An emphasis on major gifts activity, staff compensation, staff size and total fundraising expenses are four success factors of the highest performing nonprofit healthcare organizations.
William C. McGinly presented a session titled “Principles & Priorities of Highly Effective Nonprofits” during the 26th annual symposium at Indiana University’s Lilly Family School of Philanthropy, “Taking Fundraising Seriously Timeless Values in a World of Change.”
The president and CEO of Falls Church, Va.-based Association of Healthcare Philanthropy (AHP) offered up key metrics for high performers in healthcare:
- Net returns: A measure of bottom line fundraising revenues for the hospital or system;
- Cost to Raise a Dollar (CTRD): A measure of fundraising efficiency; and,
- Return on Investment (ROI): A measure of fundraising effectiveness.
“High performers” represent the top 25 percent in terms of total production, according to the 2012 AHP Report on Giving USA. McGinly cited several key points about high performers, including:
- Raising nearly six times the median production funds compared to all responding institutions, ($19.1 million v. $3.2 million);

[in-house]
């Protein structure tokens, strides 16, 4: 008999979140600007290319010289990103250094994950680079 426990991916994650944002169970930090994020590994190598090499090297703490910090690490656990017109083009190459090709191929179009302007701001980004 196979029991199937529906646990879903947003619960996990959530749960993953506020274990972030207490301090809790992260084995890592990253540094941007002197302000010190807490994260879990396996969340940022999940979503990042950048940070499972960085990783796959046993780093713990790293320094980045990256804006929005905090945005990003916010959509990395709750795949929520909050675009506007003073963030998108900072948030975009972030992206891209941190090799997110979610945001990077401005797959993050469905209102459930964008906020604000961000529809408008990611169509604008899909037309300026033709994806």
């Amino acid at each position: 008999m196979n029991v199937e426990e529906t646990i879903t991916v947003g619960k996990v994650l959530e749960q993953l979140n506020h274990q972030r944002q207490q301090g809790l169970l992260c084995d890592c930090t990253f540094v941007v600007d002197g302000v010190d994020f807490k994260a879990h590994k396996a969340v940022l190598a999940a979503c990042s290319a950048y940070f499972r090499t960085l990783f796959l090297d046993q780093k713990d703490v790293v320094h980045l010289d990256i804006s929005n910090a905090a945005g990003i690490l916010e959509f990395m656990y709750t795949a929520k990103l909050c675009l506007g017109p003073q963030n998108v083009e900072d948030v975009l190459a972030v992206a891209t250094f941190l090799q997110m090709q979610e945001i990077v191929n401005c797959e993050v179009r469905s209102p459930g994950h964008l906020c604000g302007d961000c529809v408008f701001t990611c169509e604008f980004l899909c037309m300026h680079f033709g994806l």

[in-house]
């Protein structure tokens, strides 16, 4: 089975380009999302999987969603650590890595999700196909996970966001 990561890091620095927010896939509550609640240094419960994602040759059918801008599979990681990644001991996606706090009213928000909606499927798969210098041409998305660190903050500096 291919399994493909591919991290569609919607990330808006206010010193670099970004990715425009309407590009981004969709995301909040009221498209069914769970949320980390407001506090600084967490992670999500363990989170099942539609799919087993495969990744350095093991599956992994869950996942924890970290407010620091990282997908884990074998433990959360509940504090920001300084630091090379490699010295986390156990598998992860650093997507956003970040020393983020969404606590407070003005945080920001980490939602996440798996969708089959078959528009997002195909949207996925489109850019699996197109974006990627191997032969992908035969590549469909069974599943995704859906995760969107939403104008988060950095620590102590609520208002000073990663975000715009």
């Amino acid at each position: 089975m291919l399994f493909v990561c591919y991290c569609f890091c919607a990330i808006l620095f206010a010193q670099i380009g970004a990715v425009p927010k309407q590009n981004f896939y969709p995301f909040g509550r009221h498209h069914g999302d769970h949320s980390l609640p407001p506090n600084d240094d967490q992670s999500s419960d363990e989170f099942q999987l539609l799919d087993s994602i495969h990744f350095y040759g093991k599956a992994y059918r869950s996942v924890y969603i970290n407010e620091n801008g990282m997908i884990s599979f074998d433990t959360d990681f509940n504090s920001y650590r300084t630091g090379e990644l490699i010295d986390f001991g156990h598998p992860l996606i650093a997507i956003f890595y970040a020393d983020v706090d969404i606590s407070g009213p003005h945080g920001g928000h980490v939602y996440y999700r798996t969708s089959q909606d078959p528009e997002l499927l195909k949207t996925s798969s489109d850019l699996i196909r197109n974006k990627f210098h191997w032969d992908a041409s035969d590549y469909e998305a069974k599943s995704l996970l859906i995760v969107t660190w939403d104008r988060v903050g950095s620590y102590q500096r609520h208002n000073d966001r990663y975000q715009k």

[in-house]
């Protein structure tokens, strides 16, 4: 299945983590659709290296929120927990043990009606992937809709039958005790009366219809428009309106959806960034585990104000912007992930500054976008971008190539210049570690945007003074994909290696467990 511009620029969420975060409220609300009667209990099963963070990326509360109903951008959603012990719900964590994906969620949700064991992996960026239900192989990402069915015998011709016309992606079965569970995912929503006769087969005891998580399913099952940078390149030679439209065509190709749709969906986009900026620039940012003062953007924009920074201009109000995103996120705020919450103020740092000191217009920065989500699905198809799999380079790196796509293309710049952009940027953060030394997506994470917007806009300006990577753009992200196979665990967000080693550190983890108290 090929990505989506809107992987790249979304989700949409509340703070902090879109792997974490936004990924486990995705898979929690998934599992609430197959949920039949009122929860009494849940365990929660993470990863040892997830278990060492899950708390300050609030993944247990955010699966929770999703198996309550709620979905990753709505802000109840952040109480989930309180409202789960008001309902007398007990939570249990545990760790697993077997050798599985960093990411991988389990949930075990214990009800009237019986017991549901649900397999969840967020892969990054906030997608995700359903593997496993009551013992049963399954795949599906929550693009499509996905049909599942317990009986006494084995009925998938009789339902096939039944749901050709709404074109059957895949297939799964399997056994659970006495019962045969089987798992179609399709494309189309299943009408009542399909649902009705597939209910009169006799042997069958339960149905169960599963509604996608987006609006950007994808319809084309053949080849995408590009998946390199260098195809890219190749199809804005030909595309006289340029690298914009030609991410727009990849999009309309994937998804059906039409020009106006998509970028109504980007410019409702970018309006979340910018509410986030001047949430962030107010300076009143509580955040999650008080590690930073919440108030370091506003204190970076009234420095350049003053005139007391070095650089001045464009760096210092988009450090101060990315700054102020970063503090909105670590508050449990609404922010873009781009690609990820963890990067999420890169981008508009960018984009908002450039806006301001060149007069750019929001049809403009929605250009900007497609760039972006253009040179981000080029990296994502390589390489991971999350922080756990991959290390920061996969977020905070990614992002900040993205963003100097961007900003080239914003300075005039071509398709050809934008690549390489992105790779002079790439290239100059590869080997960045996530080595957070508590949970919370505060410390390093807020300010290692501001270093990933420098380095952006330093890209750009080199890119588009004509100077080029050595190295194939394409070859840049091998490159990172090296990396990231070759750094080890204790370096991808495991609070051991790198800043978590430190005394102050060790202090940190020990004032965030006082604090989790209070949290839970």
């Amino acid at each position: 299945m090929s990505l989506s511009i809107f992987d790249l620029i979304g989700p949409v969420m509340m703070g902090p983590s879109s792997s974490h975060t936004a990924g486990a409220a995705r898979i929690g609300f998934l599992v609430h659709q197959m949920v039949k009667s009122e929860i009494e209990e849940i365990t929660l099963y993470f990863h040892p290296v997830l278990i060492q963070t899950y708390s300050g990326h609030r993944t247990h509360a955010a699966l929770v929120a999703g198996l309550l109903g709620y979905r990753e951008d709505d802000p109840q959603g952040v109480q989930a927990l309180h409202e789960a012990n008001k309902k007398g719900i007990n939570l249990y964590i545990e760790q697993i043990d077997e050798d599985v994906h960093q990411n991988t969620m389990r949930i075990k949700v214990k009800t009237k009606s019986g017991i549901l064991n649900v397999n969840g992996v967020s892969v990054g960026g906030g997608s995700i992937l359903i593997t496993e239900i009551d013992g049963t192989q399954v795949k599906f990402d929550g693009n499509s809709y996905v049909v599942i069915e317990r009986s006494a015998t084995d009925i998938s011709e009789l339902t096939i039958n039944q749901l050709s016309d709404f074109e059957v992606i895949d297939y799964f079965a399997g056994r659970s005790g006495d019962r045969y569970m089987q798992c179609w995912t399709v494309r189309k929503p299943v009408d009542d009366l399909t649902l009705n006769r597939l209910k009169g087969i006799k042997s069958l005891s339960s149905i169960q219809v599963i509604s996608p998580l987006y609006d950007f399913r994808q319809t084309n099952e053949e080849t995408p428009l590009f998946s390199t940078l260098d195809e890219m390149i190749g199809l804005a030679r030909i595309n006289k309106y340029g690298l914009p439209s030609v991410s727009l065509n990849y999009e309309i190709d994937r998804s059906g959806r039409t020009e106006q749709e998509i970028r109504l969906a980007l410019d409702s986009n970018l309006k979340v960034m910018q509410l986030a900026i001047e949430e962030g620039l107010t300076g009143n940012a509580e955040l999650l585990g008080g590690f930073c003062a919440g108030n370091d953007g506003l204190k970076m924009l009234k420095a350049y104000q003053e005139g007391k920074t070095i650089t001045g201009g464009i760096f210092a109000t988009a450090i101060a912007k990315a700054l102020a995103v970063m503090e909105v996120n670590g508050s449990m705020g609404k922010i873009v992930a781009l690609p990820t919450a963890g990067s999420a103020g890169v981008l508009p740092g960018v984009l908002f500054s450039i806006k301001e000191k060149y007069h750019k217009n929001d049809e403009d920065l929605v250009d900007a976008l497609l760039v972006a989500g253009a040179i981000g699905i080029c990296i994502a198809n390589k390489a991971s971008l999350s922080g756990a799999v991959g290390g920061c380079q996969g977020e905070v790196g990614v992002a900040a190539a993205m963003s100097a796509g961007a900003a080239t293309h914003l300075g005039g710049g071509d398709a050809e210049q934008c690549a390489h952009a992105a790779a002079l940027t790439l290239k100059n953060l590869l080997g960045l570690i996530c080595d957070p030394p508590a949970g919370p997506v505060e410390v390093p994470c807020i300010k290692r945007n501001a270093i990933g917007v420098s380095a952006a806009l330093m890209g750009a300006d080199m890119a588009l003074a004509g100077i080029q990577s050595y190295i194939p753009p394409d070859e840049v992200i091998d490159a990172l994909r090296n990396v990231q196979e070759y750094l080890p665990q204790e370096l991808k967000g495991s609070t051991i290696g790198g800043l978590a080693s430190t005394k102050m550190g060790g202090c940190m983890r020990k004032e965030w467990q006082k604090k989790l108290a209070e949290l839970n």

- More than 80 percent employed 7 or more full-time equivalent (FTE) direct fundraising staff;
- Allocating more of their resources to research (17.5 percent) and fewer resources to capital equipment (7.3 percent) compared to the average institution (5.6 percent and 12.9 percent, respectively);
- More than 81 percent had more than $2 million in total fundraising expenses in FY 2012;
- Median total fundraising expenses for higher performers was about five times the median total for all institutions in the survey ($4.679 million versus $856,097);
- Some 44 percent were affiliated with a health care entity that had over $1 billion in net patient service revenue; and,
- Nearly one-third were academic institutions, and nearly one-fifth either a children’s hospital or community hospital.